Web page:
I had better answer this with a coat of honey. It is important that this Parliament is open to nature. We have already seen great changes through the Administration Committee and what we are trying to do about elements of plastic. The Department already has a beehive on its roof and I am keen that we should continue to do whatever we can as leaders. I am sure that my hon. Friend will also be very aware of the national pollinator strategy and how important it is to the future of biodiversity and sustainable food production.
At Treasury questions a few weeks ago, Ministers boasted about how much hauliers had saved through the freezing of the fuel duty escalator. When I challenged them on the environmental impact, they looked absolutely amazed, as though the thought had never cross their minds. Should the Secretary of State be in a position of influence later this summer in a new Administration, will he be equally blinkered or will he be bold in tackling emissions from road transport?
I am frankly amazed at the suggestion that any Minister should indulge in something as prideful as boastfulness. I suspect that my Treasury colleagues were pointing out that this Government combines economic efficiency with environmental stewardship in an unprecedented fashion, which is why we have been responsible for reducing carbon emissions faster than any other G20 nation while at the same time growing the economy over the past 20 years by more than 66%.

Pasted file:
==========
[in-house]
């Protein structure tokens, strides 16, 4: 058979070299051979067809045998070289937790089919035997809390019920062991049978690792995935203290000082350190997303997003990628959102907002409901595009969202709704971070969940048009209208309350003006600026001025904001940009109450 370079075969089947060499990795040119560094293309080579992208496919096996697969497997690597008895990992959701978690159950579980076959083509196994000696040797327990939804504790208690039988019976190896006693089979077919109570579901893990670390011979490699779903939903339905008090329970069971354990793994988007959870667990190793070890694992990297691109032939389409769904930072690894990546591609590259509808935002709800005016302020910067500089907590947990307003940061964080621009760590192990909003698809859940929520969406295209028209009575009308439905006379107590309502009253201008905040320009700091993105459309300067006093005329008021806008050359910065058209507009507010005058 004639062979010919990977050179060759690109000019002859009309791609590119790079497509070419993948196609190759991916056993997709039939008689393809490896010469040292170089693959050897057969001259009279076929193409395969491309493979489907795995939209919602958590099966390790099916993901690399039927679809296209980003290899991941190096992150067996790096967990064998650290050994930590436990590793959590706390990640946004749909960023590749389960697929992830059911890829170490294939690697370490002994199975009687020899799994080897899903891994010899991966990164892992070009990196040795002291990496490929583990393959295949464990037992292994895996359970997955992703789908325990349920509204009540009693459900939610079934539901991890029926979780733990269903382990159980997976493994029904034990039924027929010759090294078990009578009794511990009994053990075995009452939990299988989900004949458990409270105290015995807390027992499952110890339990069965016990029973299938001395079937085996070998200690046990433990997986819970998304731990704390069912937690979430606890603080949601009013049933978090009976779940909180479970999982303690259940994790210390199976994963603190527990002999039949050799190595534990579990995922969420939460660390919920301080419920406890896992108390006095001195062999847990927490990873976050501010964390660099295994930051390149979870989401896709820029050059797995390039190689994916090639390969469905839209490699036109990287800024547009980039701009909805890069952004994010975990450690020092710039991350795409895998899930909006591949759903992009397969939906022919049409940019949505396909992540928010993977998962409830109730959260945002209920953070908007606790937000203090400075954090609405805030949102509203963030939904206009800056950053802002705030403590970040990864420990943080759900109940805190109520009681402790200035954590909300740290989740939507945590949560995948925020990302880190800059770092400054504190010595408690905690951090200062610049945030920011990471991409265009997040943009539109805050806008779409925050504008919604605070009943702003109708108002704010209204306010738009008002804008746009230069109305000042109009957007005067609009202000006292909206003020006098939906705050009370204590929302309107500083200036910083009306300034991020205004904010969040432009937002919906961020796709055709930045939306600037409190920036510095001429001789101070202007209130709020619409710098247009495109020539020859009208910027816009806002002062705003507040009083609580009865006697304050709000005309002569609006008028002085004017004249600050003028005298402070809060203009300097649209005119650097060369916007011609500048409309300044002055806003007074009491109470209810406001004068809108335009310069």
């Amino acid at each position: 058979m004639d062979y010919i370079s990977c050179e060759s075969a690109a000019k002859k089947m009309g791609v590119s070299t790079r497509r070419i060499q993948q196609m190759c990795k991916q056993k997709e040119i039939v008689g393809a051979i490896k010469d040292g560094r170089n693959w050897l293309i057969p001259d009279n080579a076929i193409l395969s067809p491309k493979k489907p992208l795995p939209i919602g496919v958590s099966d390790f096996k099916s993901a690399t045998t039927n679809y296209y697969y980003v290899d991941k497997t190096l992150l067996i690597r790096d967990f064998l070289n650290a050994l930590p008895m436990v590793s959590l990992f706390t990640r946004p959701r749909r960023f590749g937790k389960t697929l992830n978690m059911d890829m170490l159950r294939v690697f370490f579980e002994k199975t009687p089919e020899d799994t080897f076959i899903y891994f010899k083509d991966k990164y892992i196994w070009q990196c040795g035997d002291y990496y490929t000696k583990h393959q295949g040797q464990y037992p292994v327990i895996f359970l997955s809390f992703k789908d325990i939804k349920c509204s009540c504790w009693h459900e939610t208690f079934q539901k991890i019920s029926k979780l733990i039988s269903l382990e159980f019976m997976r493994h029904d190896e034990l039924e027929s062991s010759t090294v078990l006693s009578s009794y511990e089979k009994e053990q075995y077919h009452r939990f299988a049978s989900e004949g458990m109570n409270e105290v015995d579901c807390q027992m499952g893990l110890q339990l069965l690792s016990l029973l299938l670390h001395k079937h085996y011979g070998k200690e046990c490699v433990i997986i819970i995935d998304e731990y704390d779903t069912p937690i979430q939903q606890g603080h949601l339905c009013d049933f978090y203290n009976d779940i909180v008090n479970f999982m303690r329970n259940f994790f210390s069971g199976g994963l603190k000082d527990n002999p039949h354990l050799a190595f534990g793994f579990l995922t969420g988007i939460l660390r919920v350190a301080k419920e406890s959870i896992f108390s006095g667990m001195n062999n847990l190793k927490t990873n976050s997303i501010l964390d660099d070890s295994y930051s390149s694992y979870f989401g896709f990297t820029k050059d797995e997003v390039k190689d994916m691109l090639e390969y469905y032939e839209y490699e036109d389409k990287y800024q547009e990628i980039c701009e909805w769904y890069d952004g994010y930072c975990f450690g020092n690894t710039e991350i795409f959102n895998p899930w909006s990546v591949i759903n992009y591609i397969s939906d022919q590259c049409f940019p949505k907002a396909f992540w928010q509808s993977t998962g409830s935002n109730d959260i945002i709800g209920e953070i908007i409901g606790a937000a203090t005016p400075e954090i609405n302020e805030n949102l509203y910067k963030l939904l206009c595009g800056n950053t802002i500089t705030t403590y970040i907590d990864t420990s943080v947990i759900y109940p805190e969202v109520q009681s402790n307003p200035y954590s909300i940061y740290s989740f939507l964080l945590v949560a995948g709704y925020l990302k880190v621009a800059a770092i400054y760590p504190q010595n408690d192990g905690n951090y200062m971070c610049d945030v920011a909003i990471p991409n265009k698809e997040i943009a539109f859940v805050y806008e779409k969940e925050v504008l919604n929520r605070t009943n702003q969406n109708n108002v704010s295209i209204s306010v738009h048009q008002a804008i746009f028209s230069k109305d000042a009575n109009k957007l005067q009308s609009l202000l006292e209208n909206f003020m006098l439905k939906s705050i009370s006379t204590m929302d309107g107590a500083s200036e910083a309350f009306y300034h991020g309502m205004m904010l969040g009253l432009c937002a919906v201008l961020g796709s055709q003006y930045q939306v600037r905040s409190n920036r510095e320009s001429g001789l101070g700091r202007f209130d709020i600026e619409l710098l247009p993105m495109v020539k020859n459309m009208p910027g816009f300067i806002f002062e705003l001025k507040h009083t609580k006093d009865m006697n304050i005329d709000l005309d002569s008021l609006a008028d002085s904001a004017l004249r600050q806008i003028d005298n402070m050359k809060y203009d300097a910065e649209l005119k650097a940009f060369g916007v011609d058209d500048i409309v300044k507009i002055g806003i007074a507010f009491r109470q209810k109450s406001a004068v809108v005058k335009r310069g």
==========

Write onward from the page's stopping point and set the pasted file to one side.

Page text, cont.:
Consumers are doing everything they can to reduce the amount of packaging and to recycle their plastic, but supermarkets are continuing to wrap fresh produce, in particular, in massive amounts of plastic that cannot be recycled. Does the Secretary of State agree that it is high time the supermarkets did more to protect our planet?
We are meeting supermarkets on Monday at a big event at the V&A, hosted by the food waste champion Ben Elliot, about how to reduce food waste. The majority of vegetables do not need plastic packaging to extend their life, but some do, which is why we have to take a scientific evidence-based approach. Let me point out to my hon. Friend what we said in the resources and waste strategy: we would like to see more plastic-free aisles in our supermarkets and unnecessary use of plastic must be stopped as quickly as possible.
Last month, I visited Mountfield Primary School in my constituency. The pupils there told me that the No. 1 issue for them is plastics and litter in their environment. Pupils at Canning Street Primary School have also raised this with me. What is the Minister doing to get plastics out of the lives of the children in my constituency?